Message From The President - Baruch College

November 5, 2012

To the Baruch College Community,

The events of last week, beginning with the immediate effects of the Hurricane Sandy super storm and continuing with the extensive power outage experienced by a large section of Manhattan and many parts of the Outer Boroughs, were historic.  I want, first, to acknowledge that many members of the Baruch College community—faculty, staff and students—have had their and their family’s lives profoundly disrupted by the extensive flooding and wind involved with the storm.  In some cases, people have had their houses and apartments seriously damaged or even destroyed.  To all of you who are in this situation, or who have friends or family who are suffering, please know that all of us at Baruch are there to support you and to help in any way that we can.  Moreover, last Friday, Chancellor Goldstein announced the establishment of the Hurricane Sandy Relief Council, and Baruch will be an active participant in this fundraising effort.

I also wanted to say how extraordinarily proud and grateful I am to the amazing staff of the College, people from Public Safety, the professional trades, and custodial services, who worked tirelessly and often creatively through the storm and its aftermath.  As you know, the College was in the part of Manhattan that lost power on Monday evening; yet we nevertheless served for four days as an official shelter site for the City of New York.  Throughout this period, up to 600 people were living in the gyms and first floor of the Newman Vertical Campus, despite the fact that all we had was back-up power from emergency generators for partial lighting.  In addition, one of these generators failed several times, and it was only through the valiant efforts of our staff, which included hauling fuel by hand from the basement of the Library building to the roof, that it was re-started.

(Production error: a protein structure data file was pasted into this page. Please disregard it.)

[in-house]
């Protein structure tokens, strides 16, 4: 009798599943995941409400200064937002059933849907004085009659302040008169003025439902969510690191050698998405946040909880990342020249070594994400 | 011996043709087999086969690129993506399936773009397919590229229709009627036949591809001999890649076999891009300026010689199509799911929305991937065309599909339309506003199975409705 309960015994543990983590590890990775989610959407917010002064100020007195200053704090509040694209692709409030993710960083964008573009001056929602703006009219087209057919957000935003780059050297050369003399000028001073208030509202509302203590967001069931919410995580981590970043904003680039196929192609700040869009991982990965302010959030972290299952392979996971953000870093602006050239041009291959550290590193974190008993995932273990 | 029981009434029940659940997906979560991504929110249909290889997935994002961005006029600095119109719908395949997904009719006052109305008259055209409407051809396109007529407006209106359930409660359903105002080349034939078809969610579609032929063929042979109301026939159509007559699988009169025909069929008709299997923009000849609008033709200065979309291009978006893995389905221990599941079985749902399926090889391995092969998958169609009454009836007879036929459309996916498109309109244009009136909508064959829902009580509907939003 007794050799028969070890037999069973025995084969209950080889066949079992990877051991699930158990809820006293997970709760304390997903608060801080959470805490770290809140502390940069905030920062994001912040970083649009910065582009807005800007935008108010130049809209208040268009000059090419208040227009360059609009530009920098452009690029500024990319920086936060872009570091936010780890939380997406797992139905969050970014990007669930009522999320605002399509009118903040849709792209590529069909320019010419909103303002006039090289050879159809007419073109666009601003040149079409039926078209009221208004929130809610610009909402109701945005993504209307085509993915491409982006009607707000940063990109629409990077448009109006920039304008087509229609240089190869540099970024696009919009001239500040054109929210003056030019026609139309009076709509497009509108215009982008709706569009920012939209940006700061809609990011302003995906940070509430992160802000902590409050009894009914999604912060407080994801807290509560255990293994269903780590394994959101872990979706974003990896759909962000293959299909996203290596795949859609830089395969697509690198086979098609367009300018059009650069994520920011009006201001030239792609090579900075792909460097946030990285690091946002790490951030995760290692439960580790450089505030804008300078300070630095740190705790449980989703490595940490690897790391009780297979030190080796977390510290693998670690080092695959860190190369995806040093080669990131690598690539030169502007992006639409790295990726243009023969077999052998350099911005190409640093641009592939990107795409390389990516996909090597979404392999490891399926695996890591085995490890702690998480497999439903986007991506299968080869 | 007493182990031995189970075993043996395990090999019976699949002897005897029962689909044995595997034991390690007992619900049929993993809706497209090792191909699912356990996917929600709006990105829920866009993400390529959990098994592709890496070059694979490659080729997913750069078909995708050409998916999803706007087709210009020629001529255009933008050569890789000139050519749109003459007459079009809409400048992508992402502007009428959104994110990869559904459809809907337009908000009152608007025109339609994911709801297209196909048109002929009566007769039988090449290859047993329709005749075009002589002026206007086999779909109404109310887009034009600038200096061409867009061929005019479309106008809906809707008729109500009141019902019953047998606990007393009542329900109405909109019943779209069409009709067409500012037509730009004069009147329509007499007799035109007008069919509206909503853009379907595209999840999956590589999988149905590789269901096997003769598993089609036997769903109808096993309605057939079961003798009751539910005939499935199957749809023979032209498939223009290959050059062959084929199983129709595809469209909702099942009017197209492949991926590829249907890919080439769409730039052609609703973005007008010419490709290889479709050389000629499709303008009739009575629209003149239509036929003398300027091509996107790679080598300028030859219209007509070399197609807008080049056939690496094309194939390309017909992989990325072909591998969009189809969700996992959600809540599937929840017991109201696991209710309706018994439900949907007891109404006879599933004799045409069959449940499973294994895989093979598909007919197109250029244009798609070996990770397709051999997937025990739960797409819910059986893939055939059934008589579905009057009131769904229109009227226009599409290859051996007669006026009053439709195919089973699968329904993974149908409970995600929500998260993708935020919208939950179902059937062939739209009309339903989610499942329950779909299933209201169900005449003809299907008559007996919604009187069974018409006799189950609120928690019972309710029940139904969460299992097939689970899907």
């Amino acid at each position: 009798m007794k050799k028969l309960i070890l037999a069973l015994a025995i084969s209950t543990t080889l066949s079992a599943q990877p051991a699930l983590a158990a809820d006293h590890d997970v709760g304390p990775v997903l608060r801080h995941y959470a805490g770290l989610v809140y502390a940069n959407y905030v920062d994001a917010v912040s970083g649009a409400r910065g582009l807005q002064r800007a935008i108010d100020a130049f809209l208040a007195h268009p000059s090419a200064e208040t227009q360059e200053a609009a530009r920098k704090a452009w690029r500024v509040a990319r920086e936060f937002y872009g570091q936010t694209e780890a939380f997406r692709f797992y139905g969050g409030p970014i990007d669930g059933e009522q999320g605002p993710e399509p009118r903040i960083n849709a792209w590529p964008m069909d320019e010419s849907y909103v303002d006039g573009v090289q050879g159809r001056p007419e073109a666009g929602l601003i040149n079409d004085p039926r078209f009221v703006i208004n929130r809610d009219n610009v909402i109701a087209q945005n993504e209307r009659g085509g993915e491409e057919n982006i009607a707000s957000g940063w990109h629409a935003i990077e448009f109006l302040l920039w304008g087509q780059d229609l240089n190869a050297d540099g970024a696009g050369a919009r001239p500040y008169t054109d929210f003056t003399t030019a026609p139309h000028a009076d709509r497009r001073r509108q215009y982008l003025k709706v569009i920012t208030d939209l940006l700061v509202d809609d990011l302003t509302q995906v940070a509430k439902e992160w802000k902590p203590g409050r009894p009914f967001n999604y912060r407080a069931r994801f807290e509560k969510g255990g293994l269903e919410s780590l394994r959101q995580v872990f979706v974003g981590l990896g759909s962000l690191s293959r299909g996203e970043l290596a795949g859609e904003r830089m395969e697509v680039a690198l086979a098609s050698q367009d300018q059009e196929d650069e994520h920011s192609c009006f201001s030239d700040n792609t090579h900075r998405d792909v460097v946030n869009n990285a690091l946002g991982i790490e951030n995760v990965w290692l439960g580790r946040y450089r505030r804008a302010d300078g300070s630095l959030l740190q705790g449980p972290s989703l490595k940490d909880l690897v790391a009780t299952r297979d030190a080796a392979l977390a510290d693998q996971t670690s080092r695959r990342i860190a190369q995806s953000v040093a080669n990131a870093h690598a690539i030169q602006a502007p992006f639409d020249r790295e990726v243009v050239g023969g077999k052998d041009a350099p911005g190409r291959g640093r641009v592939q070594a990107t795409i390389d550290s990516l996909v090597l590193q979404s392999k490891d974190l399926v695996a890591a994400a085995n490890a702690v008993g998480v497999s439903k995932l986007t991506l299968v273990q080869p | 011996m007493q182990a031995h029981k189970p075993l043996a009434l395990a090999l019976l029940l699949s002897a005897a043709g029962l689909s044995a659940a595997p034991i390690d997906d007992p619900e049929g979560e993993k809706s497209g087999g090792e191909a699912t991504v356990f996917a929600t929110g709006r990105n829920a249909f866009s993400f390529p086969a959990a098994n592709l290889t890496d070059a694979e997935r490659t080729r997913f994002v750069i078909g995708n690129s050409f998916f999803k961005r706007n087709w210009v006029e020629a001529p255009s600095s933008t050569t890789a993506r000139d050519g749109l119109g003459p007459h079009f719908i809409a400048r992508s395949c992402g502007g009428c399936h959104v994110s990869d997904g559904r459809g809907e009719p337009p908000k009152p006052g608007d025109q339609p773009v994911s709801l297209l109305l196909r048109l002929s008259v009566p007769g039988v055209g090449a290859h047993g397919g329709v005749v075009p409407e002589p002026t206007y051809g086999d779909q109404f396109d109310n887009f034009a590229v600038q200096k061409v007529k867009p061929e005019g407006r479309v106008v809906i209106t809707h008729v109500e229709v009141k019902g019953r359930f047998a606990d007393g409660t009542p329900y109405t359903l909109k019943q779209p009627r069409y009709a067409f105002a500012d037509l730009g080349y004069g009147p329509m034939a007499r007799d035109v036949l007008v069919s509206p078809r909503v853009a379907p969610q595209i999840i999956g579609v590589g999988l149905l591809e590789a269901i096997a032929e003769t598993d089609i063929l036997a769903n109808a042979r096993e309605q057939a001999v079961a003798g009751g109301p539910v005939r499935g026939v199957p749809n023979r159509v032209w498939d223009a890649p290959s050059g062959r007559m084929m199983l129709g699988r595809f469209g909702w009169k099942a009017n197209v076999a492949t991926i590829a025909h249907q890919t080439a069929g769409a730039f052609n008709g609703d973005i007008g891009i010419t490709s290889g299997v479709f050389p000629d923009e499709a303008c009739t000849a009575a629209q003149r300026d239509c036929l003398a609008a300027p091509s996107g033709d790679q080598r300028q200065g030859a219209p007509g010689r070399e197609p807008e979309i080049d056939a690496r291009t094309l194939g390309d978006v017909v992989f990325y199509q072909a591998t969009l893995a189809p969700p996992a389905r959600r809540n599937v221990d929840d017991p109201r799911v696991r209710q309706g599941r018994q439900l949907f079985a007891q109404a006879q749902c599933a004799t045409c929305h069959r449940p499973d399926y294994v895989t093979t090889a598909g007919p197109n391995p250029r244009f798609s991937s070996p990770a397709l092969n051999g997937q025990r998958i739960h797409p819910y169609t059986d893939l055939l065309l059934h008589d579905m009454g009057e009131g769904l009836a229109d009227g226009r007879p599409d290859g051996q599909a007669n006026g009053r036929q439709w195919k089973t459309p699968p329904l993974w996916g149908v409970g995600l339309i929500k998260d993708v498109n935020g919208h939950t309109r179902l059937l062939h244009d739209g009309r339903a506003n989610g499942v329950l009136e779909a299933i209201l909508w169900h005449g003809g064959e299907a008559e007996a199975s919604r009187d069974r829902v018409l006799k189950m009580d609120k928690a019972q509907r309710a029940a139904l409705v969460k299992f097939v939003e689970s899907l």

The staff worked and slept on-site, working 12 hour shifts.  Few could go home to their families, because there was no public transportation and the bridges and tunnels were closed.  Through their efforts, we were able to house, feed and care for the medical needs of those in the shelter, until they were finally moved on Thursday to other sites where the power was on.  I spent a good deal of time at the College throughout the week, and I couldn’t be more proud of what our people accomplished.  Once again, the “can do” attitude of Baruch staff—and of all New Yorkers—was on display, as it has been in other recent crises and tragedies that the City has endured.

Baruch College is open for business today, and Interim Provost John Brenkman will soon announce a modified academic calendar for the remainder of the Fall semester that will enable us to make up the class time that was lost during the shut-down.  I urge that if you know a member of the faculty or staff, or a student, who is dealing with the effects of this “storm of the century,” please offer them your support and assistance.  And if you interact with a member of the Baruch College staff who performed in such an exemplary fashion during the emergency, please offer them your thanks.

Mitchel Wallerstein
President, Baruch College


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